U.S. dollar gold prices traded just above $1,700 an ounce (oz) throughout Friday morning in London, following an overnight reversal of yesterday's rally, while European stock markets traded lower this morning following losses in Asia, ahead of the release of U.S. GDP data later today.
"The trend remains bearish so long as gold trades below $1,723/oz," says the latest note from Scotiabank technical analyst Russell Browne.
"People are still looking a bit at the downside rather than the upside for the time being, waiting for it to break $1,700/oz," adds Ronald Leung, director at Lee Cheong Gold Dealers in Hong Kong.
Silver prices traded just above $31.70/oz for most of the morning, 1.2% down on last Friday's close, while other commodities also edged lower and major government bond prices gained.
"Commodities have come under renewed pressure, owing to the Asian equity markets weakening in the face of disappointing corporate data and a stronger U.S. dollar," says a note from Commerzbank.
The U.S. Dollar Index, which measures the dollar's strength against a basket of other currencies, hit a new seven-week high this morning.
Dealers in Asia meantime reported a quieter session this morning, with public holidays in Singapore, Malaysia and Indonesia.
"There's light buying from Thailand and that's about it," one dealer told newswire Reuters this morning.
"Surprisingly, the demand from India is not there. . .in fact, Indian consumers started to sell again when the market was a bit higher. Maybe they will leave it to the last minute [before next month's Diwali festival] before coming back to buy again."
Going by London Fix prices, gold looked set for a third straight weekly loss Friday lunchtime in London, the first time this has happened since March.
"We continue to see modest pressure on gold prices in the near term," says HSBC precious metals analyst James Steel.
Here in Europe, Spain's unemployment rate rose to 25% in the third quarter, a new record high, according to official data published Friday.
Santander, the country's biggest bank, yesterday urged the government to seek a formal bailout, which would pave the way for the European Central Bank to buy Spanish government bonds through its Outright Monetary Transactions program.
"A situation in which the Treasury funding is being helped by contingency credit lines offered by any international body will produce a fall in the sovereign debt risk premium and, as a consequence, a fall in banks' risk premium," said Santander chief executive Alfredo Saenz.
A Spanish bailout however is "a necessary, but not a sufficient condition" for ECB bond market intervention, ECB Executive Board member Joerg Asumussen said Friday.
Spain has already agreed a credit line of up to €100 billion from Eurozone rescue funds to finance the restructuring of its banking sector.
Elsewhere in Europe, ratings agency Standard & Poor's last night downgraded French bank BNP Paribas by one notch, from AA- to A+. Ten other French banks, including Credit Agricole and Societe Generale, were put on negative outlook.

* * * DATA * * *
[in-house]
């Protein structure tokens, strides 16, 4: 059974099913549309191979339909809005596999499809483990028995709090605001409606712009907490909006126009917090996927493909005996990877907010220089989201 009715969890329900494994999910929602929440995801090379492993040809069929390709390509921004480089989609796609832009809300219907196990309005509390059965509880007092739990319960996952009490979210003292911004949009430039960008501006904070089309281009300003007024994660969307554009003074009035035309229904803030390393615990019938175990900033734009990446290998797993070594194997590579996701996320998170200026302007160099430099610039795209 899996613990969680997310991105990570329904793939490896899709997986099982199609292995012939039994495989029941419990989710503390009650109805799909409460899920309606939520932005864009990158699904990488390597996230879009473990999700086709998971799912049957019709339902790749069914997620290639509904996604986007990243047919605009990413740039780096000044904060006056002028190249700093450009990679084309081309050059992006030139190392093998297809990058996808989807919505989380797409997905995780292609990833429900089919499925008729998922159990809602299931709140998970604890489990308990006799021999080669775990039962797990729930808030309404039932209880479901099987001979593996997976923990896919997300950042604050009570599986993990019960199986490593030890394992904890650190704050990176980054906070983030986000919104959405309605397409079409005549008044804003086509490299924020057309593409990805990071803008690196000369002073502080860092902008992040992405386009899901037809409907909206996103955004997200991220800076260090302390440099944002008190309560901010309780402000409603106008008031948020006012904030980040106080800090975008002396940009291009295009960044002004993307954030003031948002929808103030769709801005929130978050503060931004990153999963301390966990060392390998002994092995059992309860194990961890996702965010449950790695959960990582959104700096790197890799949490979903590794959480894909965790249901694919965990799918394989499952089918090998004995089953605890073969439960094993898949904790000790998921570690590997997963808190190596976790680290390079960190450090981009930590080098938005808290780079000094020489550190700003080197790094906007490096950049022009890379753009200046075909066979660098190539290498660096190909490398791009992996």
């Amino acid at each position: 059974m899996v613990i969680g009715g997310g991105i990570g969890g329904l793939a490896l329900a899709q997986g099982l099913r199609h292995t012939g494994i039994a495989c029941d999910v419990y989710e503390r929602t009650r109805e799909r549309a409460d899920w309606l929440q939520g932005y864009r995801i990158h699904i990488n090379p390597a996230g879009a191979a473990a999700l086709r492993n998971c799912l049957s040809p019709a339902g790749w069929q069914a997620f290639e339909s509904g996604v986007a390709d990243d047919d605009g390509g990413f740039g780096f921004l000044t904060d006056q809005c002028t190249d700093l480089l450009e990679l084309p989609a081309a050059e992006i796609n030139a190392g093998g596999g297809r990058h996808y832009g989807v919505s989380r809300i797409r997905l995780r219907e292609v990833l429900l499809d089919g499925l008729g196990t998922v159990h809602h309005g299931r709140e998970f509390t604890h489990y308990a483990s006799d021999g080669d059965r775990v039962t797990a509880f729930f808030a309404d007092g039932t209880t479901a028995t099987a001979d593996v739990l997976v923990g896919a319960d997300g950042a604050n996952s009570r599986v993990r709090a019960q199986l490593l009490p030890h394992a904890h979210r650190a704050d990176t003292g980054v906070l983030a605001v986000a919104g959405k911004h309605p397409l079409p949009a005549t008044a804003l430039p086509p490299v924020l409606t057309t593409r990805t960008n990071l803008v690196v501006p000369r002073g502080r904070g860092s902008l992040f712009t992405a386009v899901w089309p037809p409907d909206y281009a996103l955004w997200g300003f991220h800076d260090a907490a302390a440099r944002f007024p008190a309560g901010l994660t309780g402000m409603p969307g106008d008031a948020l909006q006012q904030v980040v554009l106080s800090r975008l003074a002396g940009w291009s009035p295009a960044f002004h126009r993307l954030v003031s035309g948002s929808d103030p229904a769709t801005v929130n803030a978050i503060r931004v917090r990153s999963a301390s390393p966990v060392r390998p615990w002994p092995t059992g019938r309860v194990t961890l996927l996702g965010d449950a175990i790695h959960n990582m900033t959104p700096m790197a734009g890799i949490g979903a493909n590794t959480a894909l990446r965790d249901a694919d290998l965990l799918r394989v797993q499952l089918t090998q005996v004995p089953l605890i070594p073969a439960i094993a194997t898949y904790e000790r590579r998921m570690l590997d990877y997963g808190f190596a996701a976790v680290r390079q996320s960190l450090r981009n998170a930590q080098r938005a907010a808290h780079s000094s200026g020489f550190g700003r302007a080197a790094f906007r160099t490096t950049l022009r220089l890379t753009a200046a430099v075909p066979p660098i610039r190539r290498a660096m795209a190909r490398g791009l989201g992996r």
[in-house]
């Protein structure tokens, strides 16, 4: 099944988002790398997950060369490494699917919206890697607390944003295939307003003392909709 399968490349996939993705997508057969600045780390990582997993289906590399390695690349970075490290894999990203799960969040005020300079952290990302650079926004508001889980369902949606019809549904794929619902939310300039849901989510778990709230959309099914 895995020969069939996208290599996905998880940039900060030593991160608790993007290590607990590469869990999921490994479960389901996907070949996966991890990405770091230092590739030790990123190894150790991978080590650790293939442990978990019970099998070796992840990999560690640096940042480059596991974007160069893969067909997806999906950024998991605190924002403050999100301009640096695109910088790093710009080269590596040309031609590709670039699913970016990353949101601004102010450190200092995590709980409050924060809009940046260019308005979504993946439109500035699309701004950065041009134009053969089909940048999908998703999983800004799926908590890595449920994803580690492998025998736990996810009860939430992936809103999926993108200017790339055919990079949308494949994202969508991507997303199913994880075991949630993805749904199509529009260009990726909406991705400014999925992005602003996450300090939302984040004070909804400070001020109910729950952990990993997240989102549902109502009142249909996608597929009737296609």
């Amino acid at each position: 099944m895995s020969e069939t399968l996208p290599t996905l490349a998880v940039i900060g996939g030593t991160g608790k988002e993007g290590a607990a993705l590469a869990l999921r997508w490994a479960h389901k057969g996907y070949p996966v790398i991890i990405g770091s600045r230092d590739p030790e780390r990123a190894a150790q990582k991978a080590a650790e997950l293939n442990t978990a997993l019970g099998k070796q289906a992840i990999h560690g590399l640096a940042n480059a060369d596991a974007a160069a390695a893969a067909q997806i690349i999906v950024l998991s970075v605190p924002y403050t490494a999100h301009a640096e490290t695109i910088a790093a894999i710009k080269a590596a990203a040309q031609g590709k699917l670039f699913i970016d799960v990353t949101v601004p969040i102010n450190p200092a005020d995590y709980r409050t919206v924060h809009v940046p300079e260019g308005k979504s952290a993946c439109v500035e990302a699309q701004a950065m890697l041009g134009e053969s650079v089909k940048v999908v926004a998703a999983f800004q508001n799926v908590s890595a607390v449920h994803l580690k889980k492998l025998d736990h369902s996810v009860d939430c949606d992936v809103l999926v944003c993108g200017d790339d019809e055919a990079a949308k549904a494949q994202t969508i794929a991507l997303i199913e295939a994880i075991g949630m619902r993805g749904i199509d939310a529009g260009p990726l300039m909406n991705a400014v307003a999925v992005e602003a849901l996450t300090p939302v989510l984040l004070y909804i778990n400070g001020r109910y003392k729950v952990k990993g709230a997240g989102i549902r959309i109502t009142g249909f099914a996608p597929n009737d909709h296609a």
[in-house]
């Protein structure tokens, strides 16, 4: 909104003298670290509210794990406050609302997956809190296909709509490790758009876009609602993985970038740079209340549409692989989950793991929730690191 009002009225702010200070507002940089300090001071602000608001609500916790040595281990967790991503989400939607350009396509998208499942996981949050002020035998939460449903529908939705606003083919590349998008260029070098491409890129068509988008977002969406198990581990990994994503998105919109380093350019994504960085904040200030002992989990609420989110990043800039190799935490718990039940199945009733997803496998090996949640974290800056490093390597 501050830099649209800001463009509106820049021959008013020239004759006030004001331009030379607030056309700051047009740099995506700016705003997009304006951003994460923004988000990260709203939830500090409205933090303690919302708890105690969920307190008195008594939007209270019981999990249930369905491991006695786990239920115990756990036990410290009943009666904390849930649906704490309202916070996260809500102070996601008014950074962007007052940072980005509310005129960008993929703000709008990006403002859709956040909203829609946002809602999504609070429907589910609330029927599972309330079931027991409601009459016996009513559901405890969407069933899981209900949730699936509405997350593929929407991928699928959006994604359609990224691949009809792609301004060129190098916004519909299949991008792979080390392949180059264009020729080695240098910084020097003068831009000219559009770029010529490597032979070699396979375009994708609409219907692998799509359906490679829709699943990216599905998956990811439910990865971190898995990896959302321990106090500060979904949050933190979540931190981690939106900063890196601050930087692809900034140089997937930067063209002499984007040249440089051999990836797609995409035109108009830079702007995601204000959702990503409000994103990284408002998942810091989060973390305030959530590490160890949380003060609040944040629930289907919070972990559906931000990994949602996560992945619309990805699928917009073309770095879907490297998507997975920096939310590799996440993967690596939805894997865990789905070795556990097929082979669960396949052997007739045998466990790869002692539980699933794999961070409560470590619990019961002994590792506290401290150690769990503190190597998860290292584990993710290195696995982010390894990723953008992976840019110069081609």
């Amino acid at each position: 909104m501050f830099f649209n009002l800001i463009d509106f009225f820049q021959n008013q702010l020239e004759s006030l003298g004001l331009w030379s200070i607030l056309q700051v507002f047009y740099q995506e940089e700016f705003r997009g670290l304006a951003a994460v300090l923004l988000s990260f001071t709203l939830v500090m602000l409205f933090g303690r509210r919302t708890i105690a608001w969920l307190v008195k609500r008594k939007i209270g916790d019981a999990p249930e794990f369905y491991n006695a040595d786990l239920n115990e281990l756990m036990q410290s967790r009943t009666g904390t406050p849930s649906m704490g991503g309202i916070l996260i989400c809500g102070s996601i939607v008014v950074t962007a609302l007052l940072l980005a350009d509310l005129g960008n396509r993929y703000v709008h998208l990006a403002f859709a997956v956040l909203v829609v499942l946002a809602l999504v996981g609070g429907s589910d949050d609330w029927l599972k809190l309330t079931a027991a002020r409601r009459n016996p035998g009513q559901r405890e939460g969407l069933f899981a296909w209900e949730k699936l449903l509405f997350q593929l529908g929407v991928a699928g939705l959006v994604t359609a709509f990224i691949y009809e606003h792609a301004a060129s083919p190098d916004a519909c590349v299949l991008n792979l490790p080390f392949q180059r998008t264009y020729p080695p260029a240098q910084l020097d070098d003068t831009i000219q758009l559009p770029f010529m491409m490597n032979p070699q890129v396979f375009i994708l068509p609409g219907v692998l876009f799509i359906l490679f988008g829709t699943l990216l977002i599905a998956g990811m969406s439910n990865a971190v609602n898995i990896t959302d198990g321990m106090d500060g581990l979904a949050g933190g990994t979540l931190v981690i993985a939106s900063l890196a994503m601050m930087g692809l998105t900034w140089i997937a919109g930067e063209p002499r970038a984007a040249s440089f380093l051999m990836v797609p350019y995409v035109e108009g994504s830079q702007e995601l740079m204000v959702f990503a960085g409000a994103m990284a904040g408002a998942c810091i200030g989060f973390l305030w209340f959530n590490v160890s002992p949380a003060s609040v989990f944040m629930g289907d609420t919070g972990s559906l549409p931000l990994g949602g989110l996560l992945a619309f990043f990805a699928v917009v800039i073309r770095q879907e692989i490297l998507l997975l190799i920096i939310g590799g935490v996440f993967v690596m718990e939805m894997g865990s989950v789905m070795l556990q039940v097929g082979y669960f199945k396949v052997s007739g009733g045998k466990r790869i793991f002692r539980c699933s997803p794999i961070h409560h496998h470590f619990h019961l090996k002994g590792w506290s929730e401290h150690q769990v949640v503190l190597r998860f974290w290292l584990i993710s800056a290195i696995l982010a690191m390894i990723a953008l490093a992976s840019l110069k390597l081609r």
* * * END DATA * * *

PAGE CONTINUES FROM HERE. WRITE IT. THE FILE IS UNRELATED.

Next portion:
Nine more banks have been named as part of the ongoing Libor investigation. Bank of America, Bank of Tokyo Mitsubishi, Credit Suisse, Lloyds, Norinchukin, Rabobank, Royal Bank of Canada, Societe Generale and West LB have all been sent subpoenas by the New York and Connecticut attorney generals.
In South Africa, the majority of striking workers in the gold mining sector returned to work yesterday, Reuters reports, after unions agreed a wage deal with mine operators.
Anglo American Platinum meantime said Thursday it lost an estimated 138,000 oz of platinum output, equivalent to over $200 million, as a result of South African strikes. The chief executive of Anglo American, which owns an 80% stake in Amplats, resigned Friday after leading the company for nearly six years.
In other mining news, African Barrick Gold lowered its 2012 production forecast Friday, when it also reported a 1.6% rise in cash costs per ounce as part of its third quarter results. China Gold is currently doing due diligence as part of its bid to buy Barrick Gold's 74% stake in African Barrick.
Here in London, gold trading through London's 11 market-making banks jumped 35% last month from August to the highest dollar value since the all-time record gold prices of summer 2011.
The average daily volume of gold bullion transferred between wholesale market clearing members climbed 26% last month compared to August.
The daily average volume of silver bullion transferred increased 4% month-on-month in September.
Editor of Gold News, the analysis and investment research site from world-leading gold ownership service BullionVault, Ben Traynor was formerly editor of the Fleet Street Letter, the UK's longest-running investment letter. A Cambridge economics graduate, he is a professional writer and editor with a specialist interest in monetary economics. Ben writes and presents BullionVault's weekly gold market summary on YouTube and can be found on Google+.
(c) BullionVault 2012Please Note: This article is to inform your thinking, not lead it. Only you can decide the best place for your money, and any decision you make will put your money at risk. Information or data included here may have already been overtaken by events—and must be verified elsewhere—should you choose to act on it.